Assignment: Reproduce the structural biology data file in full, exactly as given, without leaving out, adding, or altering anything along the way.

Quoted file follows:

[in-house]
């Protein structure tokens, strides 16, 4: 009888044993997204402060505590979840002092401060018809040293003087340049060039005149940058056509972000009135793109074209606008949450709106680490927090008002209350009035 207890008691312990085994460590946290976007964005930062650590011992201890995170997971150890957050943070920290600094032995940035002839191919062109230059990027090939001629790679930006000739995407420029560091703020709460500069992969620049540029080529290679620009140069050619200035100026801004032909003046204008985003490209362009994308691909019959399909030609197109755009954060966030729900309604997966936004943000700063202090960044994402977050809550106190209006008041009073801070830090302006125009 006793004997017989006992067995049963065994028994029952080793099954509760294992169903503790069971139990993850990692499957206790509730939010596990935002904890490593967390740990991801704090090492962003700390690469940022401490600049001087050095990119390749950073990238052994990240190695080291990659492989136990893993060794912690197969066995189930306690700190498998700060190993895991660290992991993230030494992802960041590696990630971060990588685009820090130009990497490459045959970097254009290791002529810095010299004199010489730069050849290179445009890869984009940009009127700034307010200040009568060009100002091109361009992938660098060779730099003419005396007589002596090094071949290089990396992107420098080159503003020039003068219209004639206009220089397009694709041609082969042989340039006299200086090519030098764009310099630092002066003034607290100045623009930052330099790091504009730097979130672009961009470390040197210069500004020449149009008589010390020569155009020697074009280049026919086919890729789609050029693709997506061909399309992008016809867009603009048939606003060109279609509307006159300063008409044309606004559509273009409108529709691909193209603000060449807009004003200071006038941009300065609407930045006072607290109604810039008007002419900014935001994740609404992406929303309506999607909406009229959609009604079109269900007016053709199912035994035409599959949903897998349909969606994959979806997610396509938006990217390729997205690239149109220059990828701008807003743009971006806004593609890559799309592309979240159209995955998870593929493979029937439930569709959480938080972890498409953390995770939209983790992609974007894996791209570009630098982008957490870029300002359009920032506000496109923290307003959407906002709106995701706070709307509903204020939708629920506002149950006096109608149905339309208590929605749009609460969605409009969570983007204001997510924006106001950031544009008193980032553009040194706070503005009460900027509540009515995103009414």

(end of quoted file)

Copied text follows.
[in-house]
């Protein structure tokens, strides 16, 4: 009888044993997204402060505590979840002092401060018809040293003087340049060039005149940058056509972000009135793109074209606008949450709106680490927090008002209350009035 207890008691312990085994460590946290976007964005930062650590011992201890995170997971150890957050943070920290600094032995940035002839191919062109230059990027090939001629790679930006000739995407420029560091703020709460500069992969620049540029080529290679620009140069050619200035100026801004032909003046204008985003490209362009994308691909019959399909030609197109755009954060966030729900309604997966936004943000700063202090960044994402977050809550106190209006008041009073801070830090302006125009 006793004997017989006992067995049963065994028994029952080793099954509760294992169903503790069971139990993850990692499957206790509730939010596990935002904890490593967390740990991801704090090492962003700390690469940022401490600049001087050095990119390749950073990238052994990240190695080291990659492989136990893993060794912690197969066995189930306690700190498998700060190993895991660290992991993230030494992802960041590696990630971060990588685009820090130009990497490459045959970097254009290791002529810095010299004199010489730069050849290179445009890869984009940009009127700034307010200040009568060009100002091109361009992938660098060779730099003419005396007589002596090094071949290089990396992107420098080159503003020039003068219209004639206009220089397009694709041609082969042989340039006299200086090519030098764009310099630092002066003034607290100045623009930052330099790091504009730097979130672009961009470390040197210069500004020449149009008589010390020569155009020697074009280049026919086919890729789609050029693709997506061909399309992008016809867009603009048939606003060109279609509307006159300063008409044309606004559509273009409108529709691909193209603000060449807009004003200071006038941009300065609407930045006072607290109604810039008007002419900014935001994740609404992406929303309506999607909406009229959609009604079109269900007016053709199912035994035409599959949903897998349909969606994959979806997610396509938006990217390729997205690239149109220059990828701008807003743009971006806004593609890559799309592309979240159209995955998870593929493979029937439930569709959480938080972890498409953390995770939209983790992609974007894996791209570009630098982008957490870029300002359009920032506000496109923290307003959407906002709106995701706070709307509903204020939708629920506002149950006096109608149905339309208590929605749009609460969605409009969570983007204001997510924006106001950031544009008193980032553009040194706070503005009460900027509540009515995103009414």